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Sport

18 August, 2021

‘Lucky’ Lakeisha ready to tackle Tokyo Paralympics

IN HER preparations for the Tokyo Paralympics later this month, and despite the Covid-induced limitations, Caboolture-based swimmer Lakeisha Patterson is driven by her determination to improve on her previous medal tally.


The 22-year-old is competing at the Paralympics for the second time, having won two gold medals, three silver and one bronze at the 2016 Paralympics in Rio de Janeiro.

Having lived in the Victoria-New South Wales border town of Wodonga before moving to Moreton Bay at the age of three, and later graduating from St Columban’s College (Caboolture), Lakeisha will swim in the 400m freestyle S9 on August 25 — the first day of competition at the Tokyo Paralympics.

Lakeisha may also take part in the 4x100m freestyle relay women’s event on August 29.

Despite many setbacks, Lakeisha was determined not to allow adversity to get in her way.

Known as ‘Lucky’, Lakeisha was diagnosed with cerebral palsy after a stroke at birth, and also battles epilepsy and micrographia.

Lakeisha set a world record time of 4:40:33 when she won gold in the women’s 400m freestyle S8 in her first Paralympic Games, and she finished equal with Ellie Cole as the most prolific Australian medal winner at the 2016 Paralympics.

Lakeisha also won medals at other competitions including the 2015 and 2019 World Para Swimming Championships, and the 2014 and 2018 Commonwealth Games.

“Competing at numerous international competitions, facing obstacles, and overcoming adversity, have given me a lot of experience and confidence heading into Tokyo to compete at my best,” Lakeisha said.

“As my journey continues, I am still learning new things every day and continually trying to improve, which makes the process more exciting and enjoyable.”

Lakeisha admitted to feeling nervous, but she felt that this was a sign of how invested and ready she was.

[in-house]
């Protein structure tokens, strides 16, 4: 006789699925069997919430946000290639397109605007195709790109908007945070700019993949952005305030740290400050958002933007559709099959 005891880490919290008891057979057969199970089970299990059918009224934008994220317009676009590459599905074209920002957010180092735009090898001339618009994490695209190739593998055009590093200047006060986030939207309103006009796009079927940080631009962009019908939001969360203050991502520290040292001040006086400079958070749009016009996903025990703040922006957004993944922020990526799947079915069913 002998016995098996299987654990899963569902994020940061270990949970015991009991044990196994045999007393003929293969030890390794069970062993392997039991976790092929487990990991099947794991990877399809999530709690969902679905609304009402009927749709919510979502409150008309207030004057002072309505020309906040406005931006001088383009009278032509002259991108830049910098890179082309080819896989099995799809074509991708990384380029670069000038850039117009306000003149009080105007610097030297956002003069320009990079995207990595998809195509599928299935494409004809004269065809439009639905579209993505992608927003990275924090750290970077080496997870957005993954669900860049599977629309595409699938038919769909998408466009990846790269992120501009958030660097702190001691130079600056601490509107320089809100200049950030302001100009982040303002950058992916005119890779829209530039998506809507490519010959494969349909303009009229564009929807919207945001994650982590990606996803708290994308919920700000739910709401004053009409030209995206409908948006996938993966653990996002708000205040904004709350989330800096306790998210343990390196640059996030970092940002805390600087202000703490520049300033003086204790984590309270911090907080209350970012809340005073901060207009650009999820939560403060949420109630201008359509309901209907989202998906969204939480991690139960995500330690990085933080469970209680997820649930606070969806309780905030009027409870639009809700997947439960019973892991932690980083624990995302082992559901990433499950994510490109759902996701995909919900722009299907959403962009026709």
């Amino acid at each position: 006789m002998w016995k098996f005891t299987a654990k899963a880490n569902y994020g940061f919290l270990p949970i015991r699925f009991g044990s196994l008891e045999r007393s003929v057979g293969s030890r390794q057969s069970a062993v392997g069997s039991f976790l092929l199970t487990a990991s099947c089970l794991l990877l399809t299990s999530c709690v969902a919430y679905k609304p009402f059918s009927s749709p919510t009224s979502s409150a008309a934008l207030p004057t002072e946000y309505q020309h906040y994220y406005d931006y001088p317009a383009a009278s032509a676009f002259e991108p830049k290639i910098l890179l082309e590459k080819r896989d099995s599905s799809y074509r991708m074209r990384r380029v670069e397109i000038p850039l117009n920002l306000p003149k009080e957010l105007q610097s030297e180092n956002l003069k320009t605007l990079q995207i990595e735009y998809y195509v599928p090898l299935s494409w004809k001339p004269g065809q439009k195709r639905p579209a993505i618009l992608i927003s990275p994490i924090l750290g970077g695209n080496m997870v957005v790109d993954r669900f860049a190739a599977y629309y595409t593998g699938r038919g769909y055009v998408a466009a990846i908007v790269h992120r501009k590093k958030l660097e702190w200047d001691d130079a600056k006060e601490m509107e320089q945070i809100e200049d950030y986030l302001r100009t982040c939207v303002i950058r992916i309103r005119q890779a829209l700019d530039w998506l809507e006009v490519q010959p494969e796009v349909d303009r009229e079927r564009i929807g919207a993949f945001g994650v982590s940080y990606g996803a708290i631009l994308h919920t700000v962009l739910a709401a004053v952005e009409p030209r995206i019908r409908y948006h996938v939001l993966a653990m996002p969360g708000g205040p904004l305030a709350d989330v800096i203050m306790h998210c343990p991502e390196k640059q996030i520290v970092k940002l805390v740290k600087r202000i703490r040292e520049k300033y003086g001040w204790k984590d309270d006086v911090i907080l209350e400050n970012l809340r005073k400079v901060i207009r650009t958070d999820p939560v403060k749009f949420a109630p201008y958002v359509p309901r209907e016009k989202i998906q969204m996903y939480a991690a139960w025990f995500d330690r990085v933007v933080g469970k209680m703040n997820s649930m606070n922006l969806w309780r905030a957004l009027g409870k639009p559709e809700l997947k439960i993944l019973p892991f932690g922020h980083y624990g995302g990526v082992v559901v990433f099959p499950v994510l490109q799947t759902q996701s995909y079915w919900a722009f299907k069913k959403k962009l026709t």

“It is incredibly exciting to compete at a Paralympic Games, especially taking part in a historic Games in Tokyo that are being navigated during a pandemic,” she said.

“I have been working tirelessly the last five years for this opportunity, and I am incredibly thrilled and honoured to be able to represent the green and gold once again at the pinnacle of the sport.

“It’s such a privilege to represent our wonderful country, and I can’t wait to put the hard work into action and really soak up and enjoy the experience.

Lakeisha referred to “navigating unprecedented times” due to the Covid pandemic, saying that the preparation for the upcoming Paralympics was unlike anything that she and other athletes had experienced before.

“It has impacted everyone across the world in various ways, so I think the Games will be a real testament to everyone’s resilience, determination and adaptability to persevere under tough circumstances to be able to compete,” Lakeisha said.

“It has been difficult navigating training around lockdowns and restrictions, but with my goal in sight and an incredible team and family behind me, I have just had to get creative and adapt to the situations that arise.

“Open water sessions, dryland training, swimming on a tethered rope, were all ways of getting training in during the toughest part of Covid last year.

“Fortunately, now training is full steam ahead in the lead-up to the Games, and I feel incredibly lucky that the Games are still going ahead and we can showcase our efforts to the world and hopefully spark some hope and joy to others watching on.”


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